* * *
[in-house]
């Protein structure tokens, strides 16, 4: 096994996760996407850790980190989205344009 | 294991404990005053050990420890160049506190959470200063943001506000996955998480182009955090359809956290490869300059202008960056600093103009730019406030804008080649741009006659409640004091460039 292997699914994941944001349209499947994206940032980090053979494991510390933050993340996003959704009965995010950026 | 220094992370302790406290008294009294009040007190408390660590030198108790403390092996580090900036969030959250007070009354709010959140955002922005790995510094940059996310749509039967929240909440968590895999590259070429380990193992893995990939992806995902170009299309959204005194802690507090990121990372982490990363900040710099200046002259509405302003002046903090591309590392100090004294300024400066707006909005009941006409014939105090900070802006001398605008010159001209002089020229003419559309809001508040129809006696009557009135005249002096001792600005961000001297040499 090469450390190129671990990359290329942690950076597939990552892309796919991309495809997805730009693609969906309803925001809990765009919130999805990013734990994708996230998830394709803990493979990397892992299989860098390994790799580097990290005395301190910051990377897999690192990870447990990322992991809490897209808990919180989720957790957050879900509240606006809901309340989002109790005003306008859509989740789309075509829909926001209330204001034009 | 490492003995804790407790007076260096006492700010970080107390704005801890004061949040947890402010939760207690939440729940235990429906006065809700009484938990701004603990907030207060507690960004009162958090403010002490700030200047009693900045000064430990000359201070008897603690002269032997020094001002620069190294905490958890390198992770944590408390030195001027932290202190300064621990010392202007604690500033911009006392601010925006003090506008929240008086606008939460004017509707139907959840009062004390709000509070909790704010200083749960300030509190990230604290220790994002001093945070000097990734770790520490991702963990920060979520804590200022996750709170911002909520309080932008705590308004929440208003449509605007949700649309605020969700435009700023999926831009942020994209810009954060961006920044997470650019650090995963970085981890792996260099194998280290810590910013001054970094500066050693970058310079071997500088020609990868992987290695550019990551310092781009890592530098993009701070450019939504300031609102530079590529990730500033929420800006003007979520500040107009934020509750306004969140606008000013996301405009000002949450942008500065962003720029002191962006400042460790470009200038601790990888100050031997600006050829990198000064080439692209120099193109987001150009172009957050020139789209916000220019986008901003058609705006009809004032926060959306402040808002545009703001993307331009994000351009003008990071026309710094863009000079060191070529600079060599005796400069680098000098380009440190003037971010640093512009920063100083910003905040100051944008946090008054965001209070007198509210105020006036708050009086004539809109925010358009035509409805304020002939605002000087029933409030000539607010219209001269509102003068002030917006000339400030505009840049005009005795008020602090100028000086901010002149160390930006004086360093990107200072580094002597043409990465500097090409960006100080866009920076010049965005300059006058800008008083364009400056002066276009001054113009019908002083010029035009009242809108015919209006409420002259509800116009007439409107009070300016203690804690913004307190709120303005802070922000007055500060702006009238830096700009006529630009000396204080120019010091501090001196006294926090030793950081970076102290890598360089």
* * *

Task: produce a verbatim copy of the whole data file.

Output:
[in-house]
């Protein structure tokens, strides 16, 4: 096994996760996407850790980190989205344009 | 294991404990005053050990420890160049506190959470200063943001506000996955998480182009955090359809956290490869300059202008960056600093103009730019406030804008080649741009006659409640004091460039 292997699914994941944001349209499947994206940032980090053979494991510390933050993340996003959704009965995010950026 | 220094992370302790406290008294009294009040007190408390660590030198108790403390092996580090900036969030959250007070009354709010959140955002922005790995510094940059996310749509039967929240909440968590895999590259070429380990193992893995990939992806995902170009299309959204005194802690507090990121990372982490990363900040710099200046002259509405302003002046903090591309590392100090004294300024400066707006909005009941006409014939105090900070802006001398605008010159001209002089020229003419559309809001508040129809006696009557009135005249002096001792600005961000001297040499 090469450390190129671990990359290329942690950076597939990552892309796919991309495809997805730009693609969906309803925001809990765009919130999805990013734990994708996230998830394709803990493979990397892992299989860098390994790799580097990290005395301190910051990377897999690192990870447990990322992991809490897209808990919180989720957790957050879900509240606006809901309340989002109790005003306008859509989740789309075509829909926001209330204001034009 | 490492003995804790407790007076260096006492700010970080107390704005801890004061949040947890402010939760207690939440729940235990429906006065809700009484938990701004603990907030207060507690960004009162958090403010002490700030200047009693900045000064430990000359201070008897603690002269032997020094001002620069190294905490958890390198992770944590408390030195001027932290202190300064621990010392202007604690500033911009006392601010925006003090506008929240008086606008939460004017509707139907959840009062004390709000509070909790704010200083749960300030509190990230604290220790994002001093945070000097990734770790520490991702963990920060979520804590200022996750709170911002909520309080932008705590308004929440208003449509605007949700649309605020969700435009700023999926831009942020994209810009954060961006920044997470650019650090995963970085981890792996260099194998280290810590910013001054970094500066050693970058310079071997500088020609990868992987290695550019990551310092781009890592530098993009701070450019939504300031609102530079590529990730500033929420800006003007979520500040107009934020509750306004969140606008000013996301405009000002949450942008500065962003720029002191962006400042460790470009200038601790990888100050031997600006050829990198000064080439692209120099193109987001150009172009957050020139789209916000220019986008901003058609705006009809004032926060959306402040808002545009703001993307331009994000351009003008990071026309710094863009000079060191070529600079060599005796400069680098000098380009440190003037971010640093512009920063100083910003905040100051944008946090008054965001209070007198509210105020006036708050009086004539809109925010358009035509409805304020002939605002000087029933409030000539607010219209001269509102003068002030917006000339400030505009840049005009005795008020602090100028000086901010002149160390930006004086360093990107200072580094002597043409990465500097090409960006100080866009920076010049965005300059006058800008008083364009400056002066276009001054113009019908002083010029035009009242809108015919209006409420002259509800116009007439409107009070300016203690804690913004307190709120303005802070922000007055500060702006009238830096700009006529630009000396204080120019010091501090001196006294926090030793950081970076102290890598360089």